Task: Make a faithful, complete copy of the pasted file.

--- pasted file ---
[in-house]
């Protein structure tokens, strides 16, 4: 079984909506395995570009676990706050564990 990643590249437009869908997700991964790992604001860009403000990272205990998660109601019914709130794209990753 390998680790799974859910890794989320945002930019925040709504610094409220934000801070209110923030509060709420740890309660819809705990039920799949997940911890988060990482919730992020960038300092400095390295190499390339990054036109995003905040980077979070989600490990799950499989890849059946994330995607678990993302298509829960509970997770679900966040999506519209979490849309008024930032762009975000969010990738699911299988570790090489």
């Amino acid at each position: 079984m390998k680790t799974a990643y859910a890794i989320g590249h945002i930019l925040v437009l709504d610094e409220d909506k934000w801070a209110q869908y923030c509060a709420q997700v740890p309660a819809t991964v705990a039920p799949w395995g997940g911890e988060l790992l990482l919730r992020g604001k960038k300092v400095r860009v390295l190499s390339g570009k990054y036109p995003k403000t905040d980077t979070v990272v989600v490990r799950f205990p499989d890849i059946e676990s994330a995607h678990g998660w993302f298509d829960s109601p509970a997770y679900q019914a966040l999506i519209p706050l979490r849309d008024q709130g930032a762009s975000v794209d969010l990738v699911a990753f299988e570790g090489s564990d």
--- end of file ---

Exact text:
[in-house]
């Protein structure tokens, strides 16, 4: 079984909506395995570009676990706050564990 990643590249437009869908997700991964790992604001860009403000990272205990998660109601019914709130794209990753 390998680790799974859910890794989320945002930019925040709504610094409220934000801070209110923030509060709420740890309660819809705990039920799949997940911890988060990482919730992020960038300092400095390295190499390339990054036109995003905040980077979070989600490990799950499989890849059946994330995607678990993302298509829960509970997770679900966040999506519209979490849309008024930032762009975000969010990738699911299988570790090489």
């Amino acid at each position: 079984m390998k680790t799974a990643y859910a890794i989320g590249h945002i930019l925040v437009l709504d610094e409220d909506k934000w801070a209110q869908y923030c509060a709420q997700v740890p309660a819809t991964v705990a039920p799949w395995g997940g911890e988060l790992l990482l919730r992020g604001k960038k300092v400095r860009v390295l190499s390339g570009k990054y036109p995003k403000t905040d980077t979070v990272v989600v490990r799950f205990p499989d890849i059946e676990s994330a995607h678990g998660w993302f298509d829960s109601p509970a997770y679900q019914a966040l999506i519209p706050l979490r849309d008024q709130g930032a762009s975000v794209d969010l990738v699911a990753f299988e570790g090489s564990d």